In their on-going search for neurological explanations of everything we do, researchers have found that liberals are smarter than conservatives, at least in the US, at least in New York. Writing in Nature Neuroscience, scientists at New York University and UCLA report that political liberals are better able to handle "informational complexity, ambiguity and novelty", while conservatives "show more structured and persistent cognitive styles".

While this doesn't show that liberals necessarily have higher IQs than conservatives, who is going to hire a rigid, unimaginative square for anything higher than emptying trash bins — let alone running a war in Iraq? The article was a condescending dismissal of anyone dumb enough to vote for George Bush.

Although their experiment didn't involve anything more complex than keystrokes, the scientists predict that it opens up the possibility of making politics into a sub-field of neuroscience. They conclude that their investigations demonstrate "how abstract, seemingly ineffable constructs, such as ideology, are reflected in the human brain". In other words, justice and injustice, right and wrong, good and bad, are nothing more than discharges of electrical impulses in the brain. This is revolutionary stuff, overturning two millennia of philosophical reflection and human rights. It is far more ominous than taunting conservatives.

How was this shattering conclusion reached? 

Here's what they did. College student volunteers rated themselves on a numerical scale ranging from "extremely liberal" (-5) to "extremely conservative" (+5). The researchers did not provide much information about their subjects, but presumably they lived around New York University, which is in Greenwich Village, which is a fortress of American liberalism. In fact, it is surprising that any "extremely conservative" subjects were found  to participate.

The test consisted of tapping a keyboard when an M appeared on a screen and refraining from tapping when they saw a W. M appeared four times more frequently than W, conditioning the participants to press a key in knee-jerk fashion whenever they saw a letter. Liberals had more brain activity and made fewer mistakes than conservatives when they saw a W, but they were equally accurate in recognising M.

(Why "W", I wonder? Google the letter "W", and you will be sent straight to a site about George W. Bush. Was that why liberals found it easy to refrain from tapping the presidential key? Does that bias the data?)

Dr Amodio understands that being a liberal may not be better than being a conservative simply because they are better at pressing Ms and Ws. Other factors, such as education and income, affect political orientation, too, he notes. In fact, he says, some liberals have been known to oppose higher taxes and some conservatives to favour abortion rights. Strange but true.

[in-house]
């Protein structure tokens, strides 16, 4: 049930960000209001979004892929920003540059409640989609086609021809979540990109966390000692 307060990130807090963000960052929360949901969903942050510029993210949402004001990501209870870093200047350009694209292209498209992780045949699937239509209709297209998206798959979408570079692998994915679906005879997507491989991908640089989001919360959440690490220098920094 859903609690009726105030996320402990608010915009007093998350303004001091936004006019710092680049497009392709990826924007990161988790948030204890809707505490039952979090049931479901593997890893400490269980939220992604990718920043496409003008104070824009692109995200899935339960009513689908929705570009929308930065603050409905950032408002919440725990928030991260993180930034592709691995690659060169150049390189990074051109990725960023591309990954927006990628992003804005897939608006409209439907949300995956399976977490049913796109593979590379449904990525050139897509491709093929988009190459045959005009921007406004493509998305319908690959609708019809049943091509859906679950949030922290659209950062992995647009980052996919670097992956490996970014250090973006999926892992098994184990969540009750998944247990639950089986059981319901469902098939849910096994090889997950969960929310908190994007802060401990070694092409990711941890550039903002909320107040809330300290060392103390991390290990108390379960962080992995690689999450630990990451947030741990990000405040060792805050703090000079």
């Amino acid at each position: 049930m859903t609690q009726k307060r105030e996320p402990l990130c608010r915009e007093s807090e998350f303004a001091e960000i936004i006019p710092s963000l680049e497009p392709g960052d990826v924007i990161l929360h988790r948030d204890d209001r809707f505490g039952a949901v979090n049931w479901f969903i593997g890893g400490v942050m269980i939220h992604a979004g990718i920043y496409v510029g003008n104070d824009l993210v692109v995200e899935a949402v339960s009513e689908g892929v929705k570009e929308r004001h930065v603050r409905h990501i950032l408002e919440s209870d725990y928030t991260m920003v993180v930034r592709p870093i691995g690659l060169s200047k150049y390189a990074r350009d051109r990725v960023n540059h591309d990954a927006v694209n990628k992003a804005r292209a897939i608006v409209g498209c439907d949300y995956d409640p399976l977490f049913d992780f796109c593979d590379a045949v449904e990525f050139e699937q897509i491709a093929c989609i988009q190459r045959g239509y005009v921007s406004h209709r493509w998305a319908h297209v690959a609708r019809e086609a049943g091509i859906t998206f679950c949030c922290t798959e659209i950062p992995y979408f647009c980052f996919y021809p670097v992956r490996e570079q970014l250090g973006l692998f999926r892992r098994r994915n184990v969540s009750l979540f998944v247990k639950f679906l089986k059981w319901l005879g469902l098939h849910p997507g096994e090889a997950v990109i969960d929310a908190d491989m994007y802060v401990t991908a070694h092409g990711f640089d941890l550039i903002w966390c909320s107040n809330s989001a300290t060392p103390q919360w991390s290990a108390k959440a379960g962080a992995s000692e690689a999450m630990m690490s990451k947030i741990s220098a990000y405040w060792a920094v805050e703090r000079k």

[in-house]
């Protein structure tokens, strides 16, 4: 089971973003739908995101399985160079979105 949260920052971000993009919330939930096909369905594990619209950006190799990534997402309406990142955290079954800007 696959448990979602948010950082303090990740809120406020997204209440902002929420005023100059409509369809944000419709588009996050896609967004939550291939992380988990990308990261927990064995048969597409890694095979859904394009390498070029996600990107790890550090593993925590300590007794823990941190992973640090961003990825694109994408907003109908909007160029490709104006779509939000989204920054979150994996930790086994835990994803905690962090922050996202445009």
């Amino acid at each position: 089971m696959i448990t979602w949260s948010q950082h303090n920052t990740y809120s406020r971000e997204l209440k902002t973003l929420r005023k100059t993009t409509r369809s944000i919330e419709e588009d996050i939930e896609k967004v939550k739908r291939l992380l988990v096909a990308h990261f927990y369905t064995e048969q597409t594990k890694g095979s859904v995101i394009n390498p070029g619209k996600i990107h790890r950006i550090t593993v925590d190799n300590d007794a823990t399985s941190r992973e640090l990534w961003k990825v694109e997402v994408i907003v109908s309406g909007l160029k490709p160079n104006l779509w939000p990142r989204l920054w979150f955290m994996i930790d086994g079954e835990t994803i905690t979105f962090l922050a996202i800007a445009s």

Does an experiment like this really show that liberalism and conservatism are located in the anterior cingulate cortex? Of course not. In fact, the most disturbing feature of this entertaining research is that people with PhDs have taken it seriously. People die for their politics. They don't die for a W. The researchers have spent too much time putting mice through mazes and not enough time studying philosophy.

First of all, the framework of the article incorporates some very dubious political assumptions. "Liberalism" and "conservatism" have ceased to mean much in an age of political cross-breeding which has produced compassionate conservatism and tough-love liberalism. Their definition varies enormously from state to state. Even "left-wing" and "right-wing" have outlived their usefulness. These were first used as short-hand for the Feuillant and the Montagnard factions in the French Revolution. What was the anterior cingulate cortex doing before the Louis XVI lost his head?  Probably lighting up the brains of the "Big-endians" and the "Little-endians" in Gulliver's Travels. Neurocognitive reactions have little to do with the substance of politics. 

Second, Amodio and his colleagues assume what neuroscientists have assumed for decades: "the astonishing hypothesis" that, in the words of Harvard scientist Steven Pinker, "our thoughts, sensations, joys and aches consist entirely of physiological activity in the tissues of the brain". But this is far from proven and hardly seems plausible.

Third, there's not much complexity, ambiguity and novelty in their own thinking. In fact, it just gives a fresh coat of neurocognitive paint to the theories of one of the co-authors, John T. Jost. He wrote a major article in 2003 which stated forcefully that "right-wing conservatism is positively related to dogmatism and intolerance of ambiguity; uncertainty avoidance, fear of threat, loss and death; system instability…" Amodio's research merely locates the conservative death wish in the anterior cingulate cortex.

Finally, amazingly, Amodio and his colleagues seem blissfully unaware of how scary their research is. If brain waves regulate politics, drugs in the drinking water could turn red states into blue states, or vice versa — depending on who controls the drinking water.

Rather than wasting his time on the neurocognitive causes of fuzzy political convictions, Amodio should turn his hand to something useful. Why not do some research on which area of the brain switches Islam on? No doubt he could get huge petrodollar grants to develop a drug which will turn American infidels into Muslims.

Michael Cook is editor of MercatorNet. He is not a conservative. 

Michael Cook

Michael Cook

Michael Cook is the editor of MercatorNet